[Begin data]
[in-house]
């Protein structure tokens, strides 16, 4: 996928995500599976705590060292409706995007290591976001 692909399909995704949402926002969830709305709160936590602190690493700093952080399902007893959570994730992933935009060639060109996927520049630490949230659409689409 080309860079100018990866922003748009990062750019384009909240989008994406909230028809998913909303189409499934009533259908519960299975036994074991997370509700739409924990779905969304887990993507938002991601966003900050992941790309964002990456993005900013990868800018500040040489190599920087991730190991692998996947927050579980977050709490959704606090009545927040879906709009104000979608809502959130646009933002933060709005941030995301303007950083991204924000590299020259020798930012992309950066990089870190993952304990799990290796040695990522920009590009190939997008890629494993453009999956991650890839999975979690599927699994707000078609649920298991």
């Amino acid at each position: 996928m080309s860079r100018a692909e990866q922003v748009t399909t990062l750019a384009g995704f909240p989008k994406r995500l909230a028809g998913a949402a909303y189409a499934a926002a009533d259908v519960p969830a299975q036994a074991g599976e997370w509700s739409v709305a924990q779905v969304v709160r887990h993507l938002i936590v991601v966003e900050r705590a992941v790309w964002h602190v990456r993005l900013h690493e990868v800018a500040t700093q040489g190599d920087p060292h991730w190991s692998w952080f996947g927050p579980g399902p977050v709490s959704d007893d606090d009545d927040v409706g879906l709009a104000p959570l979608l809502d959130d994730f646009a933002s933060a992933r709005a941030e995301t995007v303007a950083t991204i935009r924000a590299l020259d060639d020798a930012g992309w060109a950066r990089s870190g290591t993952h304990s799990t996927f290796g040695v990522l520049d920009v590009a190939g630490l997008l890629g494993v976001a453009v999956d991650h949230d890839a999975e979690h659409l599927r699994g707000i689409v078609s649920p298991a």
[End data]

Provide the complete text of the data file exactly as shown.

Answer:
[in-house]
């Protein structure tokens, strides 16, 4: 996928995500599976705590060292409706995007290591976001 692909399909995704949402926002969830709305709160936590602190690493700093952080399902007893959570994730992933935009060639060109996927520049630490949230659409689409 080309860079100018990866922003748009990062750019384009909240989008994406909230028809998913909303189409499934009533259908519960299975036994074991997370509700739409924990779905969304887990993507938002991601966003900050992941790309964002990456993005900013990868800018500040040489190599920087991730190991692998996947927050579980977050709490959704606090009545927040879906709009104000979608809502959130646009933002933060709005941030995301303007950083991204924000590299020259020798930012992309950066990089870190993952304990799990290796040695990522920009590009190939997008890629494993453009999956991650890839999975979690599927699994707000078609649920298991």
């Amino acid at each position: 996928m080309s860079r100018a692909e990866q922003v748009t399909t990062l750019a384009g995704f909240p989008k994406r995500l909230a028809g998913a949402a909303y189409a499934a926002a009533d259908v519960p969830a299975q036994a074991g599976e997370w509700s739409v709305a924990q779905v969304v709160r887990h993507l938002i936590v991601v966003e900050r705590a992941v790309w964002h602190v990456r993005l900013h690493e990868v800018a500040t700093q040489g190599d920087p060292h991730w190991s692998w952080f996947g927050p579980g399902p977050v709490s959704d007893d606090d009545d927040v409706g879906l709009a104000p959570l979608l809502d959130d994730f646009a933002s933060a992933r709005a941030e995301t995007v303007a950083t991204i935009r924000a590299l020259d060639d020798a930012g992309w060109a950066r990089s870190g290591t993952h304990s799990t996927f290796g040695v990522l520049d920009v590009a190939g630490l997008l890629g494993v976001a453009v999956d991650h949230d890839a999975e979690h659409l599927r699994g707000i689409v078609s649920p298991a």